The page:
Adult Peer Groups

by Denver Dad

The impact of peer group on kids has been occasionally mentioned here, but what about the impact of adult peer groups? The No Stupid Questions podcast (an off-shoot of Freakanomics) discussed this idea recently, and it seems like a good topic for this group. Here’s a link to the podcast, there’s no transcript unfortunately.

How Much Do Your Friends Affect Your Future? (NSQ Ep. 31)

The other half of the podcast is a discussion of satisfaction levels from various jobs, and that’s also pretty interesting. The survey they talk about is from 2007 so maybe a little dated, but here are the most and least satisfying jobs.

Most satisfying:
Clergy
Physical Therapists
Firefighters
Education Administrators
Painter, Sculptors, Related
Teachers
Authors
Psychologists
Special Education Teachers
Operating Engineers
Office Supervisors
Security & Financial Services Salespersons

Least satisfying
Roofers
Waiters/Servers
Laborers, Except Construction
Bartenders
Hand Packers and Packagers
Freight, Stock, & Material Handlers
Apparel Clothing Salespersons
Cashiers
Food Preparers, Misc.
Expediters
Butchers & Meat Cutters
Furniture/Home Furnishing Salespersons

Click to access 070417.jobs.pdf

31 thoughts on “Adult Peer Groups

  1. Sort of on topic for those looking for something to watch:

    Per the movie, how successful you are compared to who you consider your peers has an impact on ones satisfaction.

  2. Clergy

    I know so many clergy who are frustrated and fed up and looking for alternative careers.

    Painter, Sculptors, Related

    Assuming they earn a living at it.

    Special Education Teachers

    In 2020, the extended network of special ed teachers that I know absolutely hate their jobs. There’s a reason that there’s a huge shortage of them.

  3. I wish I had the transcript to skim. I’ll have to listen to the podcast at a later date.

    I have a firefighter in my peer group. I will say that the mindset of a firefighter is significantly different then most other people – he loves the fire calls, but hates the the obese lift assist calls. Being able to run into a burning building, or using the jaws of life is apparently the best part of the job. Interestingly enough, at parties with his firefighter buddies, I do not enjoy myself. They are generally not my peer group.

  4. how successful you are compared to who you consider your peers depends on your definition of success.

  5. how successful you are compared to who you consider your peers depends on your definition of success.

    Of course. Dancing for a major company (or not) getting tenure (or not) going pro (or not.)

  6. To SM’s point, what measures of success affect how successful you consider yourselves compared to peers? I haven’t given it much thought, but off the top of my head I am cognizant of thinking we were more “successful” than some peers after a party where there were people my age who were really putting away the alcohol. Even college-age me couldn’t have kept up, and I had no responsibility back then. I came home that night feeling like I had married well. I also feel like we’ve given our kids a stable life and decent orientation into the adult world relative to some peers. I’ve never really viewed financial rewards like toys/homes as a measure of success, so those things don’t really come into play when I think about how we are doing, maybe because a few of my friends who had dads with high status jobs when I was growing up had really screwed up families. I don’t feel like i benchmark against others much, but if I do the measure is more likely to be on family.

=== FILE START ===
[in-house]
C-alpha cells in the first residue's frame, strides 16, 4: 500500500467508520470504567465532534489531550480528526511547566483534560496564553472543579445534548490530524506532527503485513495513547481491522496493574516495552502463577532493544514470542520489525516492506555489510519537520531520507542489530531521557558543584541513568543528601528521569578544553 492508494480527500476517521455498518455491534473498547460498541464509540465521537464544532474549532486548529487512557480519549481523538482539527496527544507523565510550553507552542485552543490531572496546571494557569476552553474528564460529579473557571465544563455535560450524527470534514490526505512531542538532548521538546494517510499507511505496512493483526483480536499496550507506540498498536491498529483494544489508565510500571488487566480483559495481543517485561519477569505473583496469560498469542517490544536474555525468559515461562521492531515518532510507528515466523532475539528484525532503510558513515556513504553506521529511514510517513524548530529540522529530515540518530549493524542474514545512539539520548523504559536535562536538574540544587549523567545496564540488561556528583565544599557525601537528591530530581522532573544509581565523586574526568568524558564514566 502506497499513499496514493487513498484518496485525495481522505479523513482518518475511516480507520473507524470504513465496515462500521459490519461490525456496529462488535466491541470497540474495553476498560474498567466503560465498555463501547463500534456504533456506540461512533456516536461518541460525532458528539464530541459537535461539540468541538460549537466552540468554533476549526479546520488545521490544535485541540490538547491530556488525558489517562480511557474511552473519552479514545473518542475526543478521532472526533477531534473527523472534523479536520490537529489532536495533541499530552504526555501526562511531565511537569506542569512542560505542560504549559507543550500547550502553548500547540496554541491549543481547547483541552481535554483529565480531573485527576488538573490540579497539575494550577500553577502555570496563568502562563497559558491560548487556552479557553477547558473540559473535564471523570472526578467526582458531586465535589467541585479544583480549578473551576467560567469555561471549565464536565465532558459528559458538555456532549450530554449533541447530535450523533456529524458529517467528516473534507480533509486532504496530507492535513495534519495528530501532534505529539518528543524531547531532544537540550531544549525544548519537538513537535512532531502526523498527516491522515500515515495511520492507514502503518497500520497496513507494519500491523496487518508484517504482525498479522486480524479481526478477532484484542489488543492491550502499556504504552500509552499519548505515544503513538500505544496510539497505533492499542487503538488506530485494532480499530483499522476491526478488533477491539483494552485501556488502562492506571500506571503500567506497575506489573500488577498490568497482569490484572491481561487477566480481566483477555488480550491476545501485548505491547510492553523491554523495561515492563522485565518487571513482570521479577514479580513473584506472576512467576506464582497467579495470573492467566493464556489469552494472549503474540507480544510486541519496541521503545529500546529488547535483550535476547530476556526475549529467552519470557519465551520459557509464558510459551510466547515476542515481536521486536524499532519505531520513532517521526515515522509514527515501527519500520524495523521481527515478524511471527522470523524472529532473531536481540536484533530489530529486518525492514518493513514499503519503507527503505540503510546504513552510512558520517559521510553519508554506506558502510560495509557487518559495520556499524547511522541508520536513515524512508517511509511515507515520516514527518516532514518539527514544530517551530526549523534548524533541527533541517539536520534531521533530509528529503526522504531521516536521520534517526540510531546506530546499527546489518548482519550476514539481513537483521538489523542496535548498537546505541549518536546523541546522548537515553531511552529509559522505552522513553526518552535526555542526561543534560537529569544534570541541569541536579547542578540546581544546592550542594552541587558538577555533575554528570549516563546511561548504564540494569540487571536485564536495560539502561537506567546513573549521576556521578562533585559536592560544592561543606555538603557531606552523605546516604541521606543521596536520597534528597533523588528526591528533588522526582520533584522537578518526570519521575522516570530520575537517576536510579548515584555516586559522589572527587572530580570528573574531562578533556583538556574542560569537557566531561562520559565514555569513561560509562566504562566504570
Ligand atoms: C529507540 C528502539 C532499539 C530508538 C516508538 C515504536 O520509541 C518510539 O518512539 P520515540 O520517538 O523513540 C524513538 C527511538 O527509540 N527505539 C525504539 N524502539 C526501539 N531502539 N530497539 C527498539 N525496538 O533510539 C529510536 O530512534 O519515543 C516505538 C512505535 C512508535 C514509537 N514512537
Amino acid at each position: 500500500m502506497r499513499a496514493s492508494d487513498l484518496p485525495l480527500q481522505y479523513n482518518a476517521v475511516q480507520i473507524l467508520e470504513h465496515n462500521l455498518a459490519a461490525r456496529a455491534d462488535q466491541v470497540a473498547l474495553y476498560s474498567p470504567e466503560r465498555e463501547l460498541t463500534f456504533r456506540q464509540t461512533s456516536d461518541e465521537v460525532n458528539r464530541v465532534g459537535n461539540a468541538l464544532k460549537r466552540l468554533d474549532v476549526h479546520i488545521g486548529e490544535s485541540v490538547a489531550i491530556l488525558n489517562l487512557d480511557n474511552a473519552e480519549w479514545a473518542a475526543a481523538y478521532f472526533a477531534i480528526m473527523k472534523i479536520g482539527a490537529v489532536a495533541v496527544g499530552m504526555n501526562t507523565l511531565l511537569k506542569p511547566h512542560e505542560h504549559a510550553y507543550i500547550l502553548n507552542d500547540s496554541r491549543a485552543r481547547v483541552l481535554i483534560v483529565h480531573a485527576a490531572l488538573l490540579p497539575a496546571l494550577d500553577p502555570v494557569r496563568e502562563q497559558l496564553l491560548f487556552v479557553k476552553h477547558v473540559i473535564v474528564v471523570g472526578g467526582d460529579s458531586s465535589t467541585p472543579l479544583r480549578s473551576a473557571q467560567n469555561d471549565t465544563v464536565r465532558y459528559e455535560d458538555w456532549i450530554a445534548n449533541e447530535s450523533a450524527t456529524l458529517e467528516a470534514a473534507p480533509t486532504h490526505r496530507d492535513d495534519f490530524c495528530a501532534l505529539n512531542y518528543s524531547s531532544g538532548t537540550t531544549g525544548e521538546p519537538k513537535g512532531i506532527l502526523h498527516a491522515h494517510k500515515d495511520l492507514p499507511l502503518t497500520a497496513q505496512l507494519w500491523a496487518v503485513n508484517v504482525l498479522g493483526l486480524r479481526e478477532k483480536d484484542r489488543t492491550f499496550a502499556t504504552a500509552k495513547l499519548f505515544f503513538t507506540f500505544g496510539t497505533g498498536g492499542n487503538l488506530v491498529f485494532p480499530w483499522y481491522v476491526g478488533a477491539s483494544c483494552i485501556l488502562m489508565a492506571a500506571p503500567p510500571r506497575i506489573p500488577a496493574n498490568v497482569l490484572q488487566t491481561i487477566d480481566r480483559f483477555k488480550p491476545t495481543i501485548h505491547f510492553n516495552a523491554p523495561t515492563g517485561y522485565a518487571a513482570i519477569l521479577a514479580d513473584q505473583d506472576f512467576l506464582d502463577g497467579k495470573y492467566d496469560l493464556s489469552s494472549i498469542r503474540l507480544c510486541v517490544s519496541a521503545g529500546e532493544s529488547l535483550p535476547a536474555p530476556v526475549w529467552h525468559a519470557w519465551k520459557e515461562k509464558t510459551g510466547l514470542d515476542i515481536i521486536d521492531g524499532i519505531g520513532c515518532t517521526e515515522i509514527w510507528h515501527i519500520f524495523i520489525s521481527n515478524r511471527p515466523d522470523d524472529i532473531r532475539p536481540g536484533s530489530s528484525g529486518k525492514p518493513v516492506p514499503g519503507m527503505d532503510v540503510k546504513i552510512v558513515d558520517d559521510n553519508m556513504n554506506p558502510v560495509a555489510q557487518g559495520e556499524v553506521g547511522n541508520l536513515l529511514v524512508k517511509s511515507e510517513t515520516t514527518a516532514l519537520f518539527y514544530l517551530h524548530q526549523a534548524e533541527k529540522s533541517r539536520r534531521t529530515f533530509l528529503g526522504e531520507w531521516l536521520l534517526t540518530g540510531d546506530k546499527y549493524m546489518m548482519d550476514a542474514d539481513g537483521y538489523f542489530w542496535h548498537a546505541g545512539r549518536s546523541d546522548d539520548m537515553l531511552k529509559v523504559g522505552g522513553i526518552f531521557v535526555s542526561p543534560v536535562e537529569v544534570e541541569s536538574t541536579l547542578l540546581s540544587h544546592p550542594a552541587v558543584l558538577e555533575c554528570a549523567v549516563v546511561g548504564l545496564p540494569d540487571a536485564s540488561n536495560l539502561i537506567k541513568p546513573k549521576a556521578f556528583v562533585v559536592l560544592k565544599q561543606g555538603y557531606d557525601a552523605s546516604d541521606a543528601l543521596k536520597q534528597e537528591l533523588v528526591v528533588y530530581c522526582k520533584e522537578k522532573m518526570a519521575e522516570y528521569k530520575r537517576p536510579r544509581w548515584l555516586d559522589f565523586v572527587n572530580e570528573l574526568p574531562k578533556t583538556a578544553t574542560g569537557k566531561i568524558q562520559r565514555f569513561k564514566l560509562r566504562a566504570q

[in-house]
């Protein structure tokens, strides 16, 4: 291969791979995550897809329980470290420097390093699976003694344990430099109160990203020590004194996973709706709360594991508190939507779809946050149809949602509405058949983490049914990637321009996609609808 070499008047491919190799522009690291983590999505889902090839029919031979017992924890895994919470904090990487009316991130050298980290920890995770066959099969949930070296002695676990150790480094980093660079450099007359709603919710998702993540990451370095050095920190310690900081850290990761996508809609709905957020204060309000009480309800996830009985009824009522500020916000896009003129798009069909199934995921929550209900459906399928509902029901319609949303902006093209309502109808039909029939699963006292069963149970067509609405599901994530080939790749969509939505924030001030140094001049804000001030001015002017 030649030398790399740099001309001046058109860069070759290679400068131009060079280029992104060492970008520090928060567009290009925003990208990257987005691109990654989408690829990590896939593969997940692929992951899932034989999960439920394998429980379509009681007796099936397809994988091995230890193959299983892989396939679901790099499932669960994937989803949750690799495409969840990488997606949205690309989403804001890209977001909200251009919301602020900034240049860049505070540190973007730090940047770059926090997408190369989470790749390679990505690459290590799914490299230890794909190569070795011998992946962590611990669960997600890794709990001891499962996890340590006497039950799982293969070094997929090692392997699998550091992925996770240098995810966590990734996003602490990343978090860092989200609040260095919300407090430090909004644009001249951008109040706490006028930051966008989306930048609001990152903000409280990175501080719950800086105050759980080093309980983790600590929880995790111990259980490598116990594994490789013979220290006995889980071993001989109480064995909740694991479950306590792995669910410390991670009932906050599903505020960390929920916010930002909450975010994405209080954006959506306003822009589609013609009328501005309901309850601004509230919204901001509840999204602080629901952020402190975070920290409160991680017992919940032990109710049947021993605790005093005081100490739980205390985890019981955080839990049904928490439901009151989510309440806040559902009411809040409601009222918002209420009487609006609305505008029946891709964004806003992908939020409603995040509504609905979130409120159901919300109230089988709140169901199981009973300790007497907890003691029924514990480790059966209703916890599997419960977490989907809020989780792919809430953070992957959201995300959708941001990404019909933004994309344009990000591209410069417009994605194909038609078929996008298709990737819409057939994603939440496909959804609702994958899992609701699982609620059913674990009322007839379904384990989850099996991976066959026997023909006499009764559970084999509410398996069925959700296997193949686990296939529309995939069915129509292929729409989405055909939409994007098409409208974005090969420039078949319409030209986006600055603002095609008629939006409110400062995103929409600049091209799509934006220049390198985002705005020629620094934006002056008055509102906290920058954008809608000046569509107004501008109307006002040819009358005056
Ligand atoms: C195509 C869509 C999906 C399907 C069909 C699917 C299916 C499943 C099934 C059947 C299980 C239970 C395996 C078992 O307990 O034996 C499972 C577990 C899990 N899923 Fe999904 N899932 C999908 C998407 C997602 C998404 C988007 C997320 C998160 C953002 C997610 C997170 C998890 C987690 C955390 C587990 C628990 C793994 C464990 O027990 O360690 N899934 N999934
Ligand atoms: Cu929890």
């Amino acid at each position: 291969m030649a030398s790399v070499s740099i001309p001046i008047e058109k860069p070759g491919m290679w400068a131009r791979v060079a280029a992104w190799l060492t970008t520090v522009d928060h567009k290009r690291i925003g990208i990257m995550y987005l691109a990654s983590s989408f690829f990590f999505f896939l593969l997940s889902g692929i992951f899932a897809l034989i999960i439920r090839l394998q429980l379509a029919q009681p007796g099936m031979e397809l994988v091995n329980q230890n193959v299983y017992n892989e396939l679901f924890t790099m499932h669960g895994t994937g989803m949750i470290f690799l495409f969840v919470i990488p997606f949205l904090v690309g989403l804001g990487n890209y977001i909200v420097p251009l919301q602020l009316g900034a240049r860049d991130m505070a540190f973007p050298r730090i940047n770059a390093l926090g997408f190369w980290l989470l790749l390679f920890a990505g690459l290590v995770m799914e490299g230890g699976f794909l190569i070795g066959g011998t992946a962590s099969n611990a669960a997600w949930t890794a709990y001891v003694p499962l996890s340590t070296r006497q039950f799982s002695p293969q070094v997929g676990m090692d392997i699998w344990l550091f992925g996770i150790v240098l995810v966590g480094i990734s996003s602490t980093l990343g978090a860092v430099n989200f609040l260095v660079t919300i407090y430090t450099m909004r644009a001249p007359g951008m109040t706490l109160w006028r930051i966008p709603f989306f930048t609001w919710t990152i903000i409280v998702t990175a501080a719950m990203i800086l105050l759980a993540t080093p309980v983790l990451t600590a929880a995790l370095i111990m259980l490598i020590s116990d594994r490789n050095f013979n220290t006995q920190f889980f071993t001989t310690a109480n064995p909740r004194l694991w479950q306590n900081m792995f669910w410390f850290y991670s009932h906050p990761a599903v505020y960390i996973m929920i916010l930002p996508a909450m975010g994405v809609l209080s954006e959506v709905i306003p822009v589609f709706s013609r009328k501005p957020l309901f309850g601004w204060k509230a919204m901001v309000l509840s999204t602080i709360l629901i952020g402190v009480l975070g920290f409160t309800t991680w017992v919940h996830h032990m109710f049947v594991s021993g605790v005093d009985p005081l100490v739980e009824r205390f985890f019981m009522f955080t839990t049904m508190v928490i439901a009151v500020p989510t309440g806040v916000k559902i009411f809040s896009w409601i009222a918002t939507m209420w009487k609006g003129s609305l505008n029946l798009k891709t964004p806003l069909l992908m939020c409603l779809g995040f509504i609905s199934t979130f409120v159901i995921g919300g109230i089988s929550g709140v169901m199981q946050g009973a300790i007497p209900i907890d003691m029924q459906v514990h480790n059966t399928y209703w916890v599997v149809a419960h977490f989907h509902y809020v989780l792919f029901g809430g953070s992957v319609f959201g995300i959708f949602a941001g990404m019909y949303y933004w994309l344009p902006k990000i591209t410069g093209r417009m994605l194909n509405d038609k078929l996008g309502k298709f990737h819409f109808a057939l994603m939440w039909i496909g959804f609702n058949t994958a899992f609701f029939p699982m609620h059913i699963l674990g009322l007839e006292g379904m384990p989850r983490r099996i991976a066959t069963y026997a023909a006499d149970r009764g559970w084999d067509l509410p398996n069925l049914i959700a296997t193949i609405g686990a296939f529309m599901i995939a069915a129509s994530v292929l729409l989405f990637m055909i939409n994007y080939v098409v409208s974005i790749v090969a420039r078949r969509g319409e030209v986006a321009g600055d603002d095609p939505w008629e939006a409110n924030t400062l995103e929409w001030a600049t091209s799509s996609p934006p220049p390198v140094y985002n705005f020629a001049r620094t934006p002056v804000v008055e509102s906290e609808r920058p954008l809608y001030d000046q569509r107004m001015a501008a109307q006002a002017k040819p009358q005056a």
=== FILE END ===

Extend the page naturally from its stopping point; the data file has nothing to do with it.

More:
7. I listened to part of the podcast a couple of weeks ago. I think our children, at least through high school, tend to have a single peer group that is centered around friends from school. As adults (and I see this with DD#1 as well), I find I have several distinct peer groups including: professional peers/network (inside and outside my current employer); volunteer peers in the organizations I join, personal peers/friends, and family members (they definitely influence decisions you make).

    I think you further divide peers into those that have a positive influence or those that you try to avoid emulating. I think we tend to gravitate to those that have a positive influence, which typically means we have some common values or goals or see them as role models. Becky made some related points – If being able to drink more than everyone else is your goal, the question becomes why is that a good thing or how does it benefit you or make you more successful? At other times having peers who challenge us to spread our wings and try new things can be priceless. Who your influential peers are at certain times in life can definitely send you down one path vs. another.

    I had a job where my boss said to be careful how you define success. His rule of thumb was three parts, (1) if you make everyone happy, you likely did not do “enough”, (2) if you make one side happy, but not the other, you are showing favoritism, (3) if neither side is completely happy, you like struck a good balance. He opined that no matter what decision you make, you are balancing the needs/desires of at least two sides. I think about this often when making big decisions.

  8. Peer group? Yep. If I lived in a neighborhood where everyone threw their money around in highly visible ways, and worked at a firm where the major partners made multiple millions of dollars and drove Lamborghinis, I’d probably feel less successful. As is, I live in a place where we’re all sort of Lake-Wobegone-ish “above average,” where everyone has everything they need and enough of what they want, and where people have deep family roots and strong neighborhood connections.* It’s nice to watch everyone’s kids grow and develop and set off in life without any kind of envy or “gee wish that were my kid,” and to care about what happens to them, and see them all hanging out again when they come home and compare notes and such. And the best part is our COL here is low enough that I can work part-time and spend a lot more time at home with my family than I could at a more “successful” type of job.